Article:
The total annual cost of EU membership to the UK could rise to 20% of GDP if the EU continues with its current economic policies, a tendency likely to be reinforced by the proposed constitution. This is according to a new study of UK membership of the EU by Professor Patrick Minford. The book, Should Britain Leave the EU?, is published on 2 June 2005.
In the book Professor Minford explains that this potential cost is so large because of:
Excessive regulation in labour and product markets; and
The UKs possible share of the enormous EU pension liabilities.
The cost of the EU to Britain is equivalent to the UK economy remaining stagnant for eight years, commented Professor Philip Booth of the Institute of Economic Affairs. This book shows that the UK is severely damaged by the EUs current and proposed future policies as indeed is the general mass of the people within the rest of the EU.
The effect of this on British consumers is illustrated by high prices for food and durable goods. Professor Minford says:
The Common Agricultural Policy, for example, raises food prices by about a half. Less well-known is the fact that the EUs informal agreements and anti-dumping procedures raise manufacturing prices by a similar amount. For example they raise the price of cars and furniture by around three quarters and the price of TVs and audio equipment by around two thirds. These price rises result from the pervasive protectionism that lies at the core of EU policies.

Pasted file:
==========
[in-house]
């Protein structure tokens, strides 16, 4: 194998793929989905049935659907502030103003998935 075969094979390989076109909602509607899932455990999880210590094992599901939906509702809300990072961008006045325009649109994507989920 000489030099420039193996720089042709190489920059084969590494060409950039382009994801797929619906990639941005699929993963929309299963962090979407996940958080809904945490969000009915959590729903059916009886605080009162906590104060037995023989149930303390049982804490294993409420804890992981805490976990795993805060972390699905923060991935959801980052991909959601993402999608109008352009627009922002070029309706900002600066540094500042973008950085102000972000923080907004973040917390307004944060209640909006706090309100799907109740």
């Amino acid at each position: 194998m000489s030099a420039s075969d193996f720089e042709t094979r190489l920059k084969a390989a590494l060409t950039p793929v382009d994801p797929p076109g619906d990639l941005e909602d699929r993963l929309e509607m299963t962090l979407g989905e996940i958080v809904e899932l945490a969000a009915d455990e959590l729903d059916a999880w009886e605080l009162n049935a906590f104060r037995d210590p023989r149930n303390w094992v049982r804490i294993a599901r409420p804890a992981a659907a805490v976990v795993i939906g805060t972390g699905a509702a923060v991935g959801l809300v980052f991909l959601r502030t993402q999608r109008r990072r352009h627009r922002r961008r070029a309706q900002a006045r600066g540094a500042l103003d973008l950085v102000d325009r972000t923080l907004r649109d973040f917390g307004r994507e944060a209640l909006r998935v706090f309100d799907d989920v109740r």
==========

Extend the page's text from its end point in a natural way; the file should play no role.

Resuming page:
The book considers the ways in which the political advantages of collaboration within Europe can be maintained while removing this economic damage. It suggests that either:
EU policies should radically change towards the adoption of new policies of free trade, competition and deregulation (to the great benefit of EU citizens generally); or
The UK should renegotiate the UKs terms of membership to avoid the damaging effects of existing EU policies; or
The UK should simply leave the EU, continuing with co-operation in chosen fields.
The study concludes that the economic costs of the UK membership of the EU greatly outweigh the benefits. With the emerging debate about the EU constitution and the possible referendum this highly topical warning is relevant for UK consumers, employers and businesses
Professor Minford said: The EUs economic policies are deeply damaging to the UK; and the damage is set to get worse. British people should say No to the EU Constitution; but matters cannot stop there. They also need to ensure that EU policies change radically, or else that Britain fundamentally changes its relationship to the EU.
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For further comments or information please contact:
Ralph Jackson  (Jackson Consultancy) 020 7323 3272 or 07968 984756
Prof. Patrick Minford 
0292 087 5728 or 07378 005272
Prof. Philip Booth  (IEA) 020 7799 8912
Dr Richard Wellings  (IEA) 020 7799 8919
'Should Britain Leave the EU?'  may be purchased direct from the IEA.